They died on the first weekend in August, after they attended the Hard Summer Festival at the Fairplex in Pomona.
Drug overdoses were suspected, and MDMA (ecstasy, Molly), has been tied to a long string of deaths at electronic dance music festivals, including Hard events. But more than five months later, even as we kick off a new year, it's still not clear how, exactly, these young women expired.
Cause-of-death determinations for Hard attendees Tracy Nguyen, an 18-year-old from West Covina, and Katie Dix, a 19-year-old from Camarillo, have been deferred pending the results of toxicology tests.
Those tests, which could determine what, if any, drugs the teens might have taken, are usually completed four to six weeks after death.
But the Los Angeles County Department of Medical Examiner has a backlog of more than 700 cases that have yet to be concluded as a result of delays in toxicology testing, says coroner's Assistant Chief Ed Winter.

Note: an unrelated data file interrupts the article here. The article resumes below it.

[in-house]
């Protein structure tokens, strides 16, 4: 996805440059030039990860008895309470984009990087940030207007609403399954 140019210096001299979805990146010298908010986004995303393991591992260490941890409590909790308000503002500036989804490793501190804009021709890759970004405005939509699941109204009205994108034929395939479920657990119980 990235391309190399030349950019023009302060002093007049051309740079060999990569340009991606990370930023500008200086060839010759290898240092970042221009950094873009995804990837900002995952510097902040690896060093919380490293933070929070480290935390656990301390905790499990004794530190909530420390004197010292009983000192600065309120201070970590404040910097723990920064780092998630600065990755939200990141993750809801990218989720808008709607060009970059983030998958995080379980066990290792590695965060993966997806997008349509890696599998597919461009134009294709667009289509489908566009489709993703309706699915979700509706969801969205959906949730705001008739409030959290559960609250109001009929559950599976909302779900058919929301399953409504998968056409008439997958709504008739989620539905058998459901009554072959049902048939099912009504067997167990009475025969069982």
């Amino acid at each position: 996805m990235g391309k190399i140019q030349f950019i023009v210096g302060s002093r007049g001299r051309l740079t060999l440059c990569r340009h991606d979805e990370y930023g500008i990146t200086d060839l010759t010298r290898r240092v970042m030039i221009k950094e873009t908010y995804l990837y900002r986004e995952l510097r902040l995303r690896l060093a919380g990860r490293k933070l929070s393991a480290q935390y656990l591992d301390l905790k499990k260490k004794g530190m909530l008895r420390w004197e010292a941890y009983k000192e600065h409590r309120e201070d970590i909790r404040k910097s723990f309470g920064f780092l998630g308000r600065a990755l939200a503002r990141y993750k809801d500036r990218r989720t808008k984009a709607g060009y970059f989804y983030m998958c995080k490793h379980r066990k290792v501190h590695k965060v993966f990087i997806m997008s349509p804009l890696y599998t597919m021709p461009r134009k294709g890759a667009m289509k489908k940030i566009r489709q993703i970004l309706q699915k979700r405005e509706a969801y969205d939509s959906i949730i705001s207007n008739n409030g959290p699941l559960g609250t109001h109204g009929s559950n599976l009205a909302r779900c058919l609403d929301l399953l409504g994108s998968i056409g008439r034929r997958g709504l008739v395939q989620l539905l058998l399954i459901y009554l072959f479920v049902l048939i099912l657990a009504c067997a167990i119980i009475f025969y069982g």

The office contracts with outside entities for some testing, but it also does drug analysis in-house, he said. But the department is short of staff, with as many as three openings for criminalists alone, Winter said.
As a result of staffing issues, cause-of-death conclusions requiring drug tests are seeing four-month delays, Winter said.
“We used to be six to eight weeks” for toxicology testing, he said. “They they said eight to 10 weeks. Now they say some of them are pending up to four months.”
He says the department has the cash to hire.
“We have the positions, it's just getting them hired,” Winter said. “It's irritating for me too.”
Hard Summer was held Aug. 1 and 2. Following the women's deaths, Los Angeles County Supervisor Hilda Solis proposed studying an outright ban on electronic dance music festivals at county venues such as the Fairplex.
Following the previous Hard Summer party, held at the county-run Whittier Narrows Recreation Area, attendee 19-year-old Emily Tran died as a result of “acute MDMA intoxication,” according to a coroner's statement.
In fall Hard's organizers shifted from an 18-plus to a 21-and-older door policy.
The county board, which is still considering stricter drug enforcement and alcohol rules at such events, ultimately decided against banning raves.